Boosting your fixed income holdings to counter-act share market volatility is a risky play in a rising rate environment, writes Nicki Bourlioufas.

As share market volatility ticks up, many investors are increasing their portfolio allocations to bonds. But debt securities may fall in price too if interest rates keep on rising.

Traditionally, bond prices and equity prices move in opposite directions, that is, when share markets rally, bond prices fall. The opposite also may hold; bond prices may rally when share markets sell off as investors seek the safety of the government bonds. The best example of this was during the Global Financial Crisis, when bond funds returned positive gains while share markets tanked.

However, in an environment when interest rates are rising, bond prices may fall along with equities. October is a good example. While share markets corrected, the yield on the 10-year government bond, which move in the opposite direction to price, rose to 2.68 per cent, up from 2.63 per cent in September.

Five-year bond government yields also edged higher by 3 basis points to 2.68 per cent. The S&P/ASX 200 ending the month at 5,830, down from 6,208 in September. So both asset classes fell in value.

Federal Reserve

US five-year bond yields edged higher during October

Some experts are predicting further rises in bond yields as interest rates rise around the globe in coming months, led by the US.

Justin Tyler, interest rates and currency portfolio manager, Daintree Capital, says a further synchronised upswing in global growth could push US treasury yields into the 3.5 per cent to 4 per cent range, up from around 3 per cent at the time of writing.

“We don’t think those yield levels will be seen on a consistent basis for some time yet, although over the longer-term we retain a strong view that a gradual move higher in US treasury yields is the most likely outcome,” says Tyler, who also expects Australian government bond yields to rise in coming months.

Janus Henderson Investors also predicts higher bond prices as US interest rates rise. “We still see some upside pressure on longer-dated yields from a modest cyclical lift in global inflation and increases in sovereign debt supply as fiscal policy is eased at a time when central banks are moving from quantitative easing, to quantitative tightening,” says Frank Uhlenbruch, investment strategist in the Australian fixed interest team.

“We are still looking the Reserve Bank of Australia to commence a modest and drawn-out tightening cycle commencing late 2019,” he says.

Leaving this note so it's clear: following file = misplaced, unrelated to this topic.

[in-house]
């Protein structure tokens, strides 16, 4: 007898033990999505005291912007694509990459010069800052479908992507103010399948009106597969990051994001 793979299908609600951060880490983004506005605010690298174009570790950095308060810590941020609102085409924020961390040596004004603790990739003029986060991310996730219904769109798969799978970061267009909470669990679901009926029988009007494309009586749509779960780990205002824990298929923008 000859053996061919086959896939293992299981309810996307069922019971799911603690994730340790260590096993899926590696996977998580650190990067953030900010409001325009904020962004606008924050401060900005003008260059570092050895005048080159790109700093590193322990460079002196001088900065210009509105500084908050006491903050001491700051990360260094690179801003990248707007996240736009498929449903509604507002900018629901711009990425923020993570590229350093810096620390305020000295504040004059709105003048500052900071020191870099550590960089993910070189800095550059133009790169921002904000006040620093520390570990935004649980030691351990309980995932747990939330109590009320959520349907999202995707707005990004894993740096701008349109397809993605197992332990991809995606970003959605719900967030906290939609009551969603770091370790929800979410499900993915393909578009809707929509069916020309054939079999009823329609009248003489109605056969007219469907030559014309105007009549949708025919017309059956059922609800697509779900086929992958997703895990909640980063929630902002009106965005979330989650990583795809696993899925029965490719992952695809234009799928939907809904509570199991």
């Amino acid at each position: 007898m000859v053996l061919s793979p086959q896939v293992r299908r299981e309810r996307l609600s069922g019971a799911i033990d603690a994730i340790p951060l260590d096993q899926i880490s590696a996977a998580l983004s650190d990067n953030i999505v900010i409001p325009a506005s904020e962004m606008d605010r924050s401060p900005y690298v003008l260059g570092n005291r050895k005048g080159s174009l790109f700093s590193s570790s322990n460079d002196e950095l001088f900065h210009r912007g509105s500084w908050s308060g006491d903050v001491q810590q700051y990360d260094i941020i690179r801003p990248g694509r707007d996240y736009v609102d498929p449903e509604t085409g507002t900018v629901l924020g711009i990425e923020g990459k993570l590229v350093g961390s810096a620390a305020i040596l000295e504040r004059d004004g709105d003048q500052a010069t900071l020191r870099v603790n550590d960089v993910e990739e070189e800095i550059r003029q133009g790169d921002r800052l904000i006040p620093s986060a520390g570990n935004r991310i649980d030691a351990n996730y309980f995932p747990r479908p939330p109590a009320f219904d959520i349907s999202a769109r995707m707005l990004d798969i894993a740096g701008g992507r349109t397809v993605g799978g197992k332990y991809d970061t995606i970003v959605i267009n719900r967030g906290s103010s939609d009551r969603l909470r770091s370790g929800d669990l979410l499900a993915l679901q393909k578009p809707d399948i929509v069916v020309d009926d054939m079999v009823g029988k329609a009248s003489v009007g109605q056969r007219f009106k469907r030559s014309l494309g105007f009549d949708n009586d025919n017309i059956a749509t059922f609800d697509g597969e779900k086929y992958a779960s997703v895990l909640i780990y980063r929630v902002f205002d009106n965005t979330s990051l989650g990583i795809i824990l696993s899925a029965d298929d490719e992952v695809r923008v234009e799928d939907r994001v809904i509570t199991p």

According to Daintree’s Tyler, given the risk of higher bond yields, a careful selection of fixed-income assets is essential to ensure bonds’ defensive element in a portfolio.

“While bonds are the defensive asset of choice for most multi-asset portfolios ...the trick is to ensure that the defensive qualities of your bond allocation are reliable in different market environments, and that the income earned from the allocation is optimal in the context of retaining defensiveness across the portfolio," he says.

Tyler believes the practice followed by many fund managers, of "dialling up" their credit risk to boost bond portfolio yields, "is harmful in a market downturn, when such bond portfolios tend to underperform".

“Equally, we believe many investors are taking a very significant view on interest rates in their portfolio through overweight holdings to government debt. That may be a way of increasing the defensive characteristics of the portfolio when required, but it comes at the expense of significantly degraded returns through time,” says Tyler.

In a rising interest rate environment, both the total returns and also the defensive performance of government bonds is significantly reduced – and this is before considering the very low yields on offer in many government bond funds at present.

“An absolute return style of bond fund is likely to offer more compelling risk-adjusted returns in the current environment,” says Tyler.

If share markets continue to correct, bonds may ultimately benefit, according to AMP Capital’s Ilan Dekell, head of macro.

“As the market shifts its expectations from easy policy to tighter policy, equities must be repriced, and indeed that is what we are seeing at present. Higher volatility will continue as riskier assets become less attractive versus bond yields and while the market considers when the end of the cycle may occur.

“As policy tightens and equities sell off, confidence comes under pressure as people feel less wealthy, and borrowing costs rise, ultimately supporting bonds, as this feeds negatively into growth and inflation expectations,” says Dekell.

For investors, with volatile times ahead, it will be important to ensure their portfolios are well diversified with both equities and bonds. But there is no guarantee that bonds will provide the strong protection against portfolio losses as they did during the GFC.


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Nicki Bourlioufas is a contributor for Morningstar Australia.

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